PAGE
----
Lightning in a bottle: Thunder Mountain Raceway to host national Lightning Sprint Car race

Drivers race in a Lightning Sprint Car race earlier this season at Thunder Mountain Raceway. Racers from all over the country will descend on the Olathe track to race in a National Lightning Sprint race beginning today. The finals of the race are Sunday. Photo by Troy Ullery

For 10 years now, the lightning sprint cars have been a fixture at Thunder Mountain Raceway in Olathe.

Although the drivers have enjoyed the local competition, they want to lure in more drivers.

Drivers from across the country will compete in the first Lightning Sprint Nationals on Saturday and Sunday night at the 3/4-mile oval dirt track. Race officials are expecting drivers from California, Nevada, Utah, Kansas, New Mexico, Ohio, Indiana and Pennsylvania.

“There’s not really a national event,” Troy Ullery said. “There are lightning sprint races across the country, but we haven’t seen any kind of national event.

“It’s quite an undertaking. In Colorado, it’s tough to draw out-of-town drivers.”

Practice runs will take place this evening, with heat races at 7 p.m. on Saturday and the main event at 7 p.m. on Sunday. Admission is $10 each night.

The main event is scheduled for 30 laps, with the winner taking home $2,000.

Ullery, 46, brought lightning sprint cars to Thunder Mountain Raceway 10 years ago.

He grew up watching his father race midget sprint cars, but when he moved to Grand Junction from Denver, there wasn’t a lightning or midget sprint car class at the track. He started a lightning sprint car division.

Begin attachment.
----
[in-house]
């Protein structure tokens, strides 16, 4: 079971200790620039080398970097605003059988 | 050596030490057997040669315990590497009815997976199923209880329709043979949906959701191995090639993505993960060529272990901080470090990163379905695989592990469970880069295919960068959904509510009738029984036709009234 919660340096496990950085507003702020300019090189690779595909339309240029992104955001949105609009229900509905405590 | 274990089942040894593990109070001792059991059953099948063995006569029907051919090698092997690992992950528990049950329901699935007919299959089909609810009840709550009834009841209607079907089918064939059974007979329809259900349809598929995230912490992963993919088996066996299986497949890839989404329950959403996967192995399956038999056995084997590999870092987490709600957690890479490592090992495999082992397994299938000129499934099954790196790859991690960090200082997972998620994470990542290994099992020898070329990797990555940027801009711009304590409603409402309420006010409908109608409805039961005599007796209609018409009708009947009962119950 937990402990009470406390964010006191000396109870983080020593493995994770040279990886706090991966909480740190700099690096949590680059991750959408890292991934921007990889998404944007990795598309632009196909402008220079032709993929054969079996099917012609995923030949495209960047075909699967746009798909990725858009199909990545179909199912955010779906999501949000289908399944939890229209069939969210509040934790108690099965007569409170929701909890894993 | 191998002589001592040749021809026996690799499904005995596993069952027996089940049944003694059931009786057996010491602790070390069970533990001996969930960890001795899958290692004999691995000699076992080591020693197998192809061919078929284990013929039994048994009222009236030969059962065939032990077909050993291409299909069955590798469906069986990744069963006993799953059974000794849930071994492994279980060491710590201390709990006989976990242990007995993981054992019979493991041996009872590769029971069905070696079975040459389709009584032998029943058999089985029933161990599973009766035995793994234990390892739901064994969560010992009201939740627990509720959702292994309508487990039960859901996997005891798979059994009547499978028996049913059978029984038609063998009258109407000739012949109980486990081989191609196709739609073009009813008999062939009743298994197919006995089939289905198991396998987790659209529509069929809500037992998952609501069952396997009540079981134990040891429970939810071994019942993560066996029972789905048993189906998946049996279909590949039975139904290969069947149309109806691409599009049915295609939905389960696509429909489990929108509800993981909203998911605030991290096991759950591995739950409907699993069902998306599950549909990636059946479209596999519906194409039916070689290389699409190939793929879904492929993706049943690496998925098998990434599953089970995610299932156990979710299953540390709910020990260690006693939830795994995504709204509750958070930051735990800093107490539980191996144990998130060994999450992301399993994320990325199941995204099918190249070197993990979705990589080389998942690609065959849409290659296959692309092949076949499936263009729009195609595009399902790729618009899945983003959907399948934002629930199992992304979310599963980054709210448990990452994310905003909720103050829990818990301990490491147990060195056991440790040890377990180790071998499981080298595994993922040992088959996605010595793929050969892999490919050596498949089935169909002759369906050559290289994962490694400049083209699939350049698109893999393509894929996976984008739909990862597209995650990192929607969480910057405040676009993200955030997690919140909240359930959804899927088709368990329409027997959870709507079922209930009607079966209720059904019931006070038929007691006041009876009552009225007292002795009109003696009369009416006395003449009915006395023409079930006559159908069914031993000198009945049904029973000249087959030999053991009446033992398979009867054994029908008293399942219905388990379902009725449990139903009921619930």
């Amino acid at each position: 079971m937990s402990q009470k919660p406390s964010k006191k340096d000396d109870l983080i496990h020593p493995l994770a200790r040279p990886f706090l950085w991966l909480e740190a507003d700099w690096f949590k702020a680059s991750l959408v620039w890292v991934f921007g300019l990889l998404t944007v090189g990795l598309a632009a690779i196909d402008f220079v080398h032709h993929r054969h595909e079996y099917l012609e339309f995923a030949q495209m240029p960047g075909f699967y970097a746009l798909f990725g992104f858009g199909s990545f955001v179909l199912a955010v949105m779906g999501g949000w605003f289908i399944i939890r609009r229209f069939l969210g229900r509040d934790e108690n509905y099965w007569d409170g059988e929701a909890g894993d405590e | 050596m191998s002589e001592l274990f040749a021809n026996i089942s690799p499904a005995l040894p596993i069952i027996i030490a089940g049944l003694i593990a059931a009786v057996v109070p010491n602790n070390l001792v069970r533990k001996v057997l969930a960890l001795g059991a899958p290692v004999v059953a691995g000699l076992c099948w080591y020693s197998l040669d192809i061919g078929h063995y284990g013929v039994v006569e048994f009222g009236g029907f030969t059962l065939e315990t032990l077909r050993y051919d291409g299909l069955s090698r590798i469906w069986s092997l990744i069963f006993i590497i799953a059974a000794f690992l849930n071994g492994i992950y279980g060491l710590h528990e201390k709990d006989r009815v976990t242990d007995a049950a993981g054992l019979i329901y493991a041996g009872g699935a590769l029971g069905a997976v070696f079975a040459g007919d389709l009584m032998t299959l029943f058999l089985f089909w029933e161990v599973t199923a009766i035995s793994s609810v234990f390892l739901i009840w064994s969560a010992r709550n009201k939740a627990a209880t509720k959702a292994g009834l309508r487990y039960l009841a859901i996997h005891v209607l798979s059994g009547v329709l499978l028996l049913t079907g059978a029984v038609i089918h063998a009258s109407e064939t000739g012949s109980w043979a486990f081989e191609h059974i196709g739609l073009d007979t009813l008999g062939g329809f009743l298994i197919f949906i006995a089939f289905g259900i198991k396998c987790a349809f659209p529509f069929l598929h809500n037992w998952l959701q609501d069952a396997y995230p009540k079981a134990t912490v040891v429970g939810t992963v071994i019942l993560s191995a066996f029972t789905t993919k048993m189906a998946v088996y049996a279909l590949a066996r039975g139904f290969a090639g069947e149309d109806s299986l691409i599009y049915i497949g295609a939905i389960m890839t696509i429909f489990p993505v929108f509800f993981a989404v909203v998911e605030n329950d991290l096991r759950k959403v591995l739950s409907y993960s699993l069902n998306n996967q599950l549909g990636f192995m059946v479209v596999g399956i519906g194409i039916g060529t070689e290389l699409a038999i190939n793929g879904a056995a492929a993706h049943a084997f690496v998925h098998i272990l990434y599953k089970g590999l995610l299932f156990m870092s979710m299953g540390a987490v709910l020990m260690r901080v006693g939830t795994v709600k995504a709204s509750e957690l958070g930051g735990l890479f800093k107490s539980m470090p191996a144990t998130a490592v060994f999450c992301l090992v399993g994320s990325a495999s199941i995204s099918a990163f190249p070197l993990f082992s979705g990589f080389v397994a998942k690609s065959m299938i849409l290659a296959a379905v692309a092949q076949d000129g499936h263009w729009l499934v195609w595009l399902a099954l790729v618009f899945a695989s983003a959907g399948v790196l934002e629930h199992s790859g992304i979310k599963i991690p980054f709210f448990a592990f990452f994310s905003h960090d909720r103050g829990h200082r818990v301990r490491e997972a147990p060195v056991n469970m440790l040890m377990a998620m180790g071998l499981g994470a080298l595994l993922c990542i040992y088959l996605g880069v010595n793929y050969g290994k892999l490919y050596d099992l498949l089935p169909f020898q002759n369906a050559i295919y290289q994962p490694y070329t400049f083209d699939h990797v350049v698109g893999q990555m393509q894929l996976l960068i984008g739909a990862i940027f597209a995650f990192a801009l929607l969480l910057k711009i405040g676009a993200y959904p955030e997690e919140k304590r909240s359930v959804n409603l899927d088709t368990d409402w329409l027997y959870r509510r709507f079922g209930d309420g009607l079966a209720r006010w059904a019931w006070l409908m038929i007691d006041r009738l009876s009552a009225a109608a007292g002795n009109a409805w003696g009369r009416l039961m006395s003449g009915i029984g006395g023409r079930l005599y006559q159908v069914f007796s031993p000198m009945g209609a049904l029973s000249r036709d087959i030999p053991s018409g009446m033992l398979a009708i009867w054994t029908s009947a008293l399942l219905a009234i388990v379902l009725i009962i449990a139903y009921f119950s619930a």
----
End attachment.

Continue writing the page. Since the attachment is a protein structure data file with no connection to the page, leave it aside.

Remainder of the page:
The lightning sprint cars are known for the “wings” on top of the car. They use different engines than the midget sprint cars.

“For me, lightning sprints are an affordable way to go open-wheel racing,” Ullery said. “A lot of them can run on the same tires all year long. The engines are the crotch-rocket (motorcycle) motors. You can buy those on eBay for $800 to $1,500.

“Last year, I blew a motor and bought one for $1,000. They run 90 miles an hour and you don’t have to spend $40,000 to do it. It costs $4,000 and it doesn’t use much fuel.”

Since he started the division, interest in lightning sprint cars has grown.

Ullery has won three track championships, but Grant Garagnon of Olathe won it last year.

Garagnon, 70, started racing lightning sprint cars when he moved to the Western Slope more than five years ago. He’s raced motorcycles, boats, go-karts and modified cars prior to sprint cars.

“I think it’s a genetic disposition,” Garagnon said of his passion for auto racing. “Lightning sprint is a true race car. It is agile and fast. They are fun to drive.”


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